Could It Really Be That Easy?
It may seem like an implausible fantasy - imagine swapping any coin for any other instantly, with anyone anywhere, across the coffee shop or around the globe, friend or stranger - no trusted intermediary required. That's the promise of cross-chain atomic swaps.
Judging from the buzz at The North American Bitcoin Conference in Miami last month, and from the recent headlines that highlight ongoing problems with centralized exchanges - this is definitely a thing for 2018, and it's not going away.
In fact, looking at the Forbes Fintech 50 and zooming in on the exchange sector, we can identify several trends that give us a jump as investors in the future of cryptocurrency exchanges.
Analyzing the focus of the mainstream media gives a broader perspective to crypto-investors who want to avoid getting stuck in our own little down-the-rabbit-hole, through-the-looking-glass-world. This year's Forbes Fintech 50 includes nine crypto-startups, which we divided into sectors.
Two exchanges made the list - Coinbase and Shapeshift. Each one of these has some unique characteristics that can give us an indication of the future direction of the cryptocurrency exchange sector.
Getting listed on Coinbase is a big deal. Its laser focus on trust and ease-of use has paid off big-time. It is by far the easiest on-ramp for crypto-newbies, has amassed over 10 million users, and recently passed $1 billion in revenue for 2017. CEO & cofounder Brian Armstrong is on Forbes' list of the richest people in cryptocurrency.
Check out what happened to the price of bitcoin cash (BCH) after it was listed for the first time on Coinbase on Dec. 19th.
The problem is obvious: as exchanges grow bigger and more centralized, they essentially become billion-dollar bug bounties for hackers, who are prone to follow Sutton's law and go where the money is.
The recent hack of the Japanese exchange Coincheck - the largest heist in history - is a case in point. When an exchange is responsible for the security protecting investors' private keys (the secret codes that allow individuals to prove they own a public address and all the transactions it receives), the exchange may not take the same meticulous precautions that each individual would take to protect their own key.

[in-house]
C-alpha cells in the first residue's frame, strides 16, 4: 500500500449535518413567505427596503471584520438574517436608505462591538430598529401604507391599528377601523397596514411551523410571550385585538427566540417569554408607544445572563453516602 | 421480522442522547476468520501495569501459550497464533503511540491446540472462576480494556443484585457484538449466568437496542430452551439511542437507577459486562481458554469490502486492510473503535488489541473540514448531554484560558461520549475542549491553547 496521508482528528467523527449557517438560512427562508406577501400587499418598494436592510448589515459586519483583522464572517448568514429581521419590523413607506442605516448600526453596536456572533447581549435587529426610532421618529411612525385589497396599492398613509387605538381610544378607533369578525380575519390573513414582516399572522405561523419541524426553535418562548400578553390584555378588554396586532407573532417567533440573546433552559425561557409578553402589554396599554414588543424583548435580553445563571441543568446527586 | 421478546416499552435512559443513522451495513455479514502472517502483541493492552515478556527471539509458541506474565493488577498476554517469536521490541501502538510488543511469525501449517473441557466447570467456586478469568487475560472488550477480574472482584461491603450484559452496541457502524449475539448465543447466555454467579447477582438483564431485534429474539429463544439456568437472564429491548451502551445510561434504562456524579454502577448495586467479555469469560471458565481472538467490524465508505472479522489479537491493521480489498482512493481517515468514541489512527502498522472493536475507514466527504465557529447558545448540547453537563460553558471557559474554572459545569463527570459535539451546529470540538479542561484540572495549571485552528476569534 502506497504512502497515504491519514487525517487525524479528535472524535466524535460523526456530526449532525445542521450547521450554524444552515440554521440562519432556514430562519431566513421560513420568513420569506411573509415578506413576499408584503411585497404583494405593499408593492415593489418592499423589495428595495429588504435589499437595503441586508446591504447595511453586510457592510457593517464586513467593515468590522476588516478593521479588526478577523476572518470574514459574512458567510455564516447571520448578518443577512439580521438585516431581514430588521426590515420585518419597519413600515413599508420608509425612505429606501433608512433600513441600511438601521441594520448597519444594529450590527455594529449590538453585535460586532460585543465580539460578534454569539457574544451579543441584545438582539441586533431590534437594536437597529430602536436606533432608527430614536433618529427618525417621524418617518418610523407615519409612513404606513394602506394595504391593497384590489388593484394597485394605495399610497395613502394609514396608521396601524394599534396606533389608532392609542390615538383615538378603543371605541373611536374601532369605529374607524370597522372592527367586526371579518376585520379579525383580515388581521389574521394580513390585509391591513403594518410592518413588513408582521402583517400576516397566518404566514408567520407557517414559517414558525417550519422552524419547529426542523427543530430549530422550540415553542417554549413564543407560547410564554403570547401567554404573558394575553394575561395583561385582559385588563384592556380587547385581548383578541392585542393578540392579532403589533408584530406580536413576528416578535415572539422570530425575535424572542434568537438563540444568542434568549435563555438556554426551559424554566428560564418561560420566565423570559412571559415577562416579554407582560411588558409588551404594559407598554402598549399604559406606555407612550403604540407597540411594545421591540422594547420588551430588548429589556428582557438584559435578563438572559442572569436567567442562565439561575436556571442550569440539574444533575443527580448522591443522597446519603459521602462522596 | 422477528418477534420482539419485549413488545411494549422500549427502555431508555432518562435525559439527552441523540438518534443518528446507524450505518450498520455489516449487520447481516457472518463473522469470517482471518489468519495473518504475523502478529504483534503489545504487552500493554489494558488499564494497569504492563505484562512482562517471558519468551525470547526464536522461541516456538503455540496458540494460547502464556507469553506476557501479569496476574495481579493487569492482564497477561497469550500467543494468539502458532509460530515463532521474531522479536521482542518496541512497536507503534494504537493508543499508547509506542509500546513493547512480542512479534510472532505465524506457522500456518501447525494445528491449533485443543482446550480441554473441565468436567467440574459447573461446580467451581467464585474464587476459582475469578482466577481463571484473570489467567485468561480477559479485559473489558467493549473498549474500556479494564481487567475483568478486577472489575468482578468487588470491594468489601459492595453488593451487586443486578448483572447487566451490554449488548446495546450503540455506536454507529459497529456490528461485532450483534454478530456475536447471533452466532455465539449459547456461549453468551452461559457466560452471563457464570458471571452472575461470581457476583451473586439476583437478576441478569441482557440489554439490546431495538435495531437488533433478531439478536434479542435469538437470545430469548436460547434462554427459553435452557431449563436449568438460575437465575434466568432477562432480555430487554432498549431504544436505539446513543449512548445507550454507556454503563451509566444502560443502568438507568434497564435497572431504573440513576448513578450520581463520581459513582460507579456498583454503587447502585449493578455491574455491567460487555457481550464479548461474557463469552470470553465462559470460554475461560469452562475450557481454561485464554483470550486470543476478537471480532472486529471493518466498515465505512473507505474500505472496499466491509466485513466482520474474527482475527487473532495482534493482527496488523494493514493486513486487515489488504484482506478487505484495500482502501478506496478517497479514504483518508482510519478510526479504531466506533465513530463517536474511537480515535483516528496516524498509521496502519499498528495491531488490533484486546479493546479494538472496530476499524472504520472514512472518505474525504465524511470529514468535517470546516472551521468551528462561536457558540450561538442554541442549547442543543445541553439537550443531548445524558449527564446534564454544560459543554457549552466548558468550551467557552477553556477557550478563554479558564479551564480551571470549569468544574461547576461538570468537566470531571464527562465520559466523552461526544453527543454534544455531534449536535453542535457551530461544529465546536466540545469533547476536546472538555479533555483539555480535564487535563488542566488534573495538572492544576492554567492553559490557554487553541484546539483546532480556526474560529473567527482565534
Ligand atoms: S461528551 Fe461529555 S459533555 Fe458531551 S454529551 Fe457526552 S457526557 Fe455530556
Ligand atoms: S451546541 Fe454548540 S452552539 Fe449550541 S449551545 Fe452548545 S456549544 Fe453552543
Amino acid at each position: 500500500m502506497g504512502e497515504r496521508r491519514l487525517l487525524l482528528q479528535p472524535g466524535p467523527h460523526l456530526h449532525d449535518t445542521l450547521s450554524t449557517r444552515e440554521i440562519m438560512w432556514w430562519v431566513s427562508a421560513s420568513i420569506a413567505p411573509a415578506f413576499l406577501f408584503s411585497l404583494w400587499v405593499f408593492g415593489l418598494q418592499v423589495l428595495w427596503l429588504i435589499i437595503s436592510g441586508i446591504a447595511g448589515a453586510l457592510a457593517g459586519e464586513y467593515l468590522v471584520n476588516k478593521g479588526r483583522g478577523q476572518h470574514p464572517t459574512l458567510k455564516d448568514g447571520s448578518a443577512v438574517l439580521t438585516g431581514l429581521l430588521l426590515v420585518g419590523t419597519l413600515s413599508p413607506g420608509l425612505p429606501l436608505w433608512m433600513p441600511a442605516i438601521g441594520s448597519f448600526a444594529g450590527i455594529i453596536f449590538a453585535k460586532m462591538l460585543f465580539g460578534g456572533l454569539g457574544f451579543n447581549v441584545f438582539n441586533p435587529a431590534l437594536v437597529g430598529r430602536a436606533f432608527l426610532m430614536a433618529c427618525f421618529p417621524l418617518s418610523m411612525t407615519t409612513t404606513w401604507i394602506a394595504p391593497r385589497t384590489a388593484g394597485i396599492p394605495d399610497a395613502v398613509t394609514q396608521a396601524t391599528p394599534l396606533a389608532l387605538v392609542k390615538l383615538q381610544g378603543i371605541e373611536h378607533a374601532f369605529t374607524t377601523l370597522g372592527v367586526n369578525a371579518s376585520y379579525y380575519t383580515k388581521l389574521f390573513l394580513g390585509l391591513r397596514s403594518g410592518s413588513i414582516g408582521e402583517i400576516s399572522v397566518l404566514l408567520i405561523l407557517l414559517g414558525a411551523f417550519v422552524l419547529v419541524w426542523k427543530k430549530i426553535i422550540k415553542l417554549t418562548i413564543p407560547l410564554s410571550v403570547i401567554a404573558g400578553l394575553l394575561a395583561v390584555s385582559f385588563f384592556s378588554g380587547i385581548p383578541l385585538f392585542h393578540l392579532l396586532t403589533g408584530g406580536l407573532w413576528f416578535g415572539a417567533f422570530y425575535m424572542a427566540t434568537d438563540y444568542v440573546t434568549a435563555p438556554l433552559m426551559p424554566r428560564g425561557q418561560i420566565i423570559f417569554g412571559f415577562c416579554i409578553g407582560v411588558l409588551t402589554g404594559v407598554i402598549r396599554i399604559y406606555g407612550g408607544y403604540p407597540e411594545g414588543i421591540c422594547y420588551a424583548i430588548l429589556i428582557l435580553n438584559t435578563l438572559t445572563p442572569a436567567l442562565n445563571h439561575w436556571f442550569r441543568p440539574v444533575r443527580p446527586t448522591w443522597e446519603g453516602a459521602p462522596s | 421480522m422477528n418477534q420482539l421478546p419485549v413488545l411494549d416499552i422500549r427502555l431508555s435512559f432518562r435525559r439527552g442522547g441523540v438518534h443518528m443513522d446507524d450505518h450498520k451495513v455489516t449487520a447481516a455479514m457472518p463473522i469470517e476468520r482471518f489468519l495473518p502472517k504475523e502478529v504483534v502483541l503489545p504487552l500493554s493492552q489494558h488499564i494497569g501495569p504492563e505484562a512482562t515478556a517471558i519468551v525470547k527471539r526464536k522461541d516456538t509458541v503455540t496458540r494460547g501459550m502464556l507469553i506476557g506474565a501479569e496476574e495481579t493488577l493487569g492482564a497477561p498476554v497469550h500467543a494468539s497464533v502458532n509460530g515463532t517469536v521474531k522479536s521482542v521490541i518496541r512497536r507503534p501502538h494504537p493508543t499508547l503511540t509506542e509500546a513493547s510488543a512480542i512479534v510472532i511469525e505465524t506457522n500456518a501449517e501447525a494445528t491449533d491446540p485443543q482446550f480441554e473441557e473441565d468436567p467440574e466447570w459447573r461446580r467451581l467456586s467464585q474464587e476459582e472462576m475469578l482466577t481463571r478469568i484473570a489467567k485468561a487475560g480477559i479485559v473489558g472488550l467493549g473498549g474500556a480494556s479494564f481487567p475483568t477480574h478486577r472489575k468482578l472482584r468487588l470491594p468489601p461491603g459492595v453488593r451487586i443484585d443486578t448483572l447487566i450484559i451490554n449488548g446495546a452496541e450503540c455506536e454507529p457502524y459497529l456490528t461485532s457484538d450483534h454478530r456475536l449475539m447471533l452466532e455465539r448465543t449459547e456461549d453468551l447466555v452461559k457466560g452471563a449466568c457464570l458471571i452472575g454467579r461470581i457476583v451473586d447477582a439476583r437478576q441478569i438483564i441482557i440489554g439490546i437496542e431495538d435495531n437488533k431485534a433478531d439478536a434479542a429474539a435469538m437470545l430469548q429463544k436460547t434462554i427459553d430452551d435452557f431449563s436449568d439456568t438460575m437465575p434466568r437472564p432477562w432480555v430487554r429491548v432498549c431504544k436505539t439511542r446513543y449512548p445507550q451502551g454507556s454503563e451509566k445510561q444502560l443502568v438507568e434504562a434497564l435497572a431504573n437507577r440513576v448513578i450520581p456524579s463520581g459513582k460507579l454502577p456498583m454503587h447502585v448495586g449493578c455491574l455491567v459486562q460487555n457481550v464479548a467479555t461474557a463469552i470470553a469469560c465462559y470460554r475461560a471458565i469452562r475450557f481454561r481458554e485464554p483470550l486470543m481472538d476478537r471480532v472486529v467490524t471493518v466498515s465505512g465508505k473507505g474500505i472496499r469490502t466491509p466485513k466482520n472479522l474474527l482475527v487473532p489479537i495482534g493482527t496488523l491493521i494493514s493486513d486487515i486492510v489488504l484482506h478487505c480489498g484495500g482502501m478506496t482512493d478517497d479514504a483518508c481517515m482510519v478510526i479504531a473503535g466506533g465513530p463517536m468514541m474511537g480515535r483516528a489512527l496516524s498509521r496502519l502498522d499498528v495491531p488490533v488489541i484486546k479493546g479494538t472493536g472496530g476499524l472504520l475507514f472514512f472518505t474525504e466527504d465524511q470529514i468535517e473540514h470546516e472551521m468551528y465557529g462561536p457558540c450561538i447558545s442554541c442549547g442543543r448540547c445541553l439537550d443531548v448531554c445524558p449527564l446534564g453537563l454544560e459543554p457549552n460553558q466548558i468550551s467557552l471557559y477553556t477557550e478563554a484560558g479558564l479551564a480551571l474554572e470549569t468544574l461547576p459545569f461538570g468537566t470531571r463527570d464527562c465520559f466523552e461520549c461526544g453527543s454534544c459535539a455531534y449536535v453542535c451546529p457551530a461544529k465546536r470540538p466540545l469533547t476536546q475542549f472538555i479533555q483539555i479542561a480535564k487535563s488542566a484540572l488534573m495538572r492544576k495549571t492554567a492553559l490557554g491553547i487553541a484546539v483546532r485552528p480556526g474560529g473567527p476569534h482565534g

The same circumstances resulted in the infamous MtGox hack, which involved the simple copying of a single wallet.dat file. The stolen private keys allowed hackers to withdraw funds from accounts over a period of several years, with losses estimated at $450 million.
Not Just Hackers
Sloppy code may have been responsible for the loss of $170 million of Nano by the exchange Bitgrail last week, and such events are not at all uncommon.
SEC chairman Jay Clayton clarified the issue in a Senate subcommittee hearing on Feb. 6th, reiterating that there is almost nothing federal regulators can do to help an investor who has lost funds stored on an unregulated offshore exchange.
Here's a cool fact - the other exchange that made Forbes Fintech 50, Shapeshift, was also hacked, but no crypto was lost because the exchange doesn't actually store any customer funds.
In their writeup, Forbes noted that Shapeshift is a disruptive threat to conventional cryptocurrency exchanges, noting the most effective security feature of all - staying completely off hackers' radars by not storing any customer funds.
With this unconventional approach, Shapeshift elides the biggest security risk, and also excels in the ease-of-use category since no wallet or account setup is necessary. Since no funds are held or stored, customers have immediate access to their altcoins. These advantages accrue on top of the obvious privacy benefits of not linking to any banks or dealing in fiat currency.
But it's not truly decentralized, since you still have to trust Shapeshift to execute your transaction in a timely fashion for a reasonable fee at a fair rate of exchange - or to refund your altcoins if the transaction fails.
Combining these 2 important features - ease of use and security - leads us right back to the trading platforms that were such a hot topic at TNABC Miami last month - decentralized ones using cross-chain atomic swaps.
Private Channels, Special Smart Contracts
Right now transactions are confined to their own blockchain. That's why an altcoin-to-altcoin trade can be so cumbersome, time-consuming, expensive, and even dangerous. But think outside the blockchain for a minute. What if cross-blockchain transactions were as seamless and even quicker and cheaper than on-chain transactions. That's the promise of atomic swaps.
An atomic swap is executed through a private channel, between blockchains, and governed by a special type of smart contract, called an HTLC (hashed, time-locked, contract) - encoded and timed so there is no need for trust between the parties - the HTLC ensures that everyone lives up to their side of the bargain.
Conventional exchanges have serious issues, making them ripe for disruption by creative technical innovators. All the buzz around cross-chain atomic swaps and decentralized trading platforms suggests that they may be the wave of the crypto-trading future, and they're coming soon.